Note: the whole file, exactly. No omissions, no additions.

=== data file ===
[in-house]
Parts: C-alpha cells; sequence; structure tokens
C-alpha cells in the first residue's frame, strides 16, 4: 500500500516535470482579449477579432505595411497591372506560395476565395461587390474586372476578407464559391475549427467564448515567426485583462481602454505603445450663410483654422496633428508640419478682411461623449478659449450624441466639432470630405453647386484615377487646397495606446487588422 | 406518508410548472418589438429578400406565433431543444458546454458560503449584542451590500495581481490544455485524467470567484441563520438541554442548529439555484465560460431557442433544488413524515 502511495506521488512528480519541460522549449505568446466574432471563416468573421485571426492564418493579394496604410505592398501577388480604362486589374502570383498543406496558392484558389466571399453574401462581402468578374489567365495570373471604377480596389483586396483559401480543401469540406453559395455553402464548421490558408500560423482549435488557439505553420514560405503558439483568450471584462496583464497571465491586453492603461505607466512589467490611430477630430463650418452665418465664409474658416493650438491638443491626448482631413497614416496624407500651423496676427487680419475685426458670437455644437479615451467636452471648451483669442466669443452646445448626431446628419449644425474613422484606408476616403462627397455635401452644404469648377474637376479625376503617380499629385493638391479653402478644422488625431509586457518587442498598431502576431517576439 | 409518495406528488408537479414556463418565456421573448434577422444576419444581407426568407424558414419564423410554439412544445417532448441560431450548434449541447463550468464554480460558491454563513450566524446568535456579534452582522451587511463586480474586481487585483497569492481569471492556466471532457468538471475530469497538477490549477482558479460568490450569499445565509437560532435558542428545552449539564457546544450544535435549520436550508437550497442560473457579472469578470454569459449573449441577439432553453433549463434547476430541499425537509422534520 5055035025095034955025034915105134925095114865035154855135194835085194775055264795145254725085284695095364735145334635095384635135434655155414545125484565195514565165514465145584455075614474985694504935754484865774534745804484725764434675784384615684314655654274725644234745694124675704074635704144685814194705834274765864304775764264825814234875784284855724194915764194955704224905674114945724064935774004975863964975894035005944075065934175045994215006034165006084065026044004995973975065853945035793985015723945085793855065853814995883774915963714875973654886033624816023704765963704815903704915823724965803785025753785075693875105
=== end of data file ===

[in-house]
Parts: C-alpha cells; sequence; structure tokens
C-alpha cells in the first residue's frame, strides 16, 4: 500500500516535470482579449477579432505595411497591372506560395476565395461587390474586372476578407464559391475549427467564448515567426485583462481602454505603445450663410483654422496633428508640419478682411461623449478659449450624441466639432470630405453647386484615377487646397495606446487588422 | 406518508410548472418589438429578400406565433431543444458546454458560503449584542451590500495581481490544455485524467470567484441563520438541554442548529439555484465560460431557442433544488413524515 502511495506521488512528480519541460522549449505568446466574432471563416468573421485571426492564418493579394496604410505592398501577388480604362486589374502570383498543406496558392484558389466571399453574401462581402468578374489567365495570373471604377480596389483586396483559401480543401469540406453559395455553402464548421490558408500560423482549435488557439505553420514560405503558439483568450471584462496583464497571465491586453492603461505607466512589467490611430477630430463650418452665418465664409474658416493650438491638443491626448482631413497614416496624407500651423496676427487680419475685426458670437455644437479615451467636452471648451483669442466669443452646445448626431446628419449644425474613422484606408476616403462627397455635401452644404469648377474637376479625376503617380499629385493638391479653402478644422488625431509586457518587442498598431502576431517576439 | 409518495406528488408537479414556463418565456421573448434577422444576419444581407426568407424558414419564423410554439412544445417532448441560431450548434449541447463550468464554480460558491454563513450566524446568535456579534452582522451587511463586480474586481487585483497569492481569471492556466471532457468538471475530469497538477490549477482558479460568490450569499445565509437560532435558542428545552449539564457546544450544535435549520436550508437550497442560473457579472469578470454569459449573449441577439432553453433549463434547476430541499425537509422534520 5055035025095034955025034915105134925095114865035154855135194835085194775055264795145254725085284695095364735145334635095384635135434655155414545125484565195514565165514465145584455075614474985694504935754484865774534745804484725764434675784384615684314655654274725644234745694124675704074635704144685814194705834274765864304775764264825814234875784284855724194915764194955704224905674114945724064935774004975863964975894035005944075065934175045994215006034165006084065026044004995973975065853945035793985015723945085793855065853814995883774915963714875973654886033624816023704765963704815903704915823724965803785025753785075693875105